Multifamily p Tennessee

Good news for Midwest apartment owners: Renters heading to secondary cities

Renters shifting to secondary cities,ph01

Finding affordable apartment rents is a challenge in big cities like Chicago, New York and Los Angeles. But in secondary markets, places like Nashville, Columbus and Minneapolis? Apartment rents aren’t quite as budget-busting. And that helps explain why the secondary cities across the Midwest have become draws for renters.

Nat Kunes, vice president of product at AppFolio, a software-as-a-service company that offers tools such as tenant screening and online rent collection, said that this shift toward smaller but still big cities is gaining momentum.

Renters find that their dollars stretch further in cities such as Louisville, Nashville and Indianapolis.

“The bigger cities are getting more expensive and crowded,” Kunes said. “These secondary cities are a lot more comfortable. A lot of companies are creating jobs in these cities, too. That leads people to move there. That combined with new apartment construction coming online is driving a migration out of the bigger cities and into secondary markets.”

This is good news for the Midwest, which is dotted with cities that aren’t quite as big as a New York or San Francisco. An influx of new apartment projects, and the renters they attract, are providing a financial boon to these secondary markets.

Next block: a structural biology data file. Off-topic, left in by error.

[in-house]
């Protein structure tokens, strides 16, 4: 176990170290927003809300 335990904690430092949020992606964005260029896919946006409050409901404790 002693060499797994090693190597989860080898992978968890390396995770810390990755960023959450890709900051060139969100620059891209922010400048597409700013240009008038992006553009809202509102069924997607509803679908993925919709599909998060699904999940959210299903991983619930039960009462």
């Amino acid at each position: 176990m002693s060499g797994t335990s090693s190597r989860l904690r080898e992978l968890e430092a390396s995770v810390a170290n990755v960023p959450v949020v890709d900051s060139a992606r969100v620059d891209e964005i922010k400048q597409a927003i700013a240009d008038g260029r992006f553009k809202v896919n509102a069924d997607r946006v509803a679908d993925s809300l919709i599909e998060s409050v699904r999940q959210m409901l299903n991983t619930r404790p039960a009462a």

Nashville is a good example. This Tennessee city is benefitting from a wave of new renters and apartment construction. And Kunes said that he expects the city to only grow more popular among renters.

It helps that Nashville has a reputation as a fun place to live.

“There is a cool factor with Nashville,” Kunes said. “People do have a desire to live in that kind of city. Nashville has that great music scene. It has a great cultural aspect to it. People want to live there.”

More importantly, though, is the job growth. Nashville is creating new jobs. And that is the true draw for renters.

“You have to have jobs or people can’t move there,” Kunes said. “A lot of companies are opening shop in Nashville. That brings a new demographic of people to the area. When that dovetails with a lot of great new apartments coming online, you can see why renters are attracted to Nashville.

Kunes said that apartment rents have steadily risen in the Nashville market, making it a strong one for multifamily owners. He said that the average apartment rent here has grown 4.8 percent on a year-over-year basis.

Multifamily owners are getting creative, too, as a way to attract renters to their properties. Many will personalize the concessions they over. Instead of just providing a free months’ rent, for instance, they might offer tenants six months of free dog-walking services or six months of free yoga classes, Kunes said.

These more personalized concessions make renters feel wanted, Kunes said.

“It feels special to the tenants,” Kunes said. “As long as the concession is tailored to what is important to the renters, they will be more likely to consider your building.”

Kunes said these personalized concessions are especially inviting to newcomers moving to a city. They might not know where a good yoga studio is. They might know which dog walkers are highly recommended. When owners offer them these free services, they appreciate it.

“It’s a really nice benefit,” Kunes said. “They feel more at home.”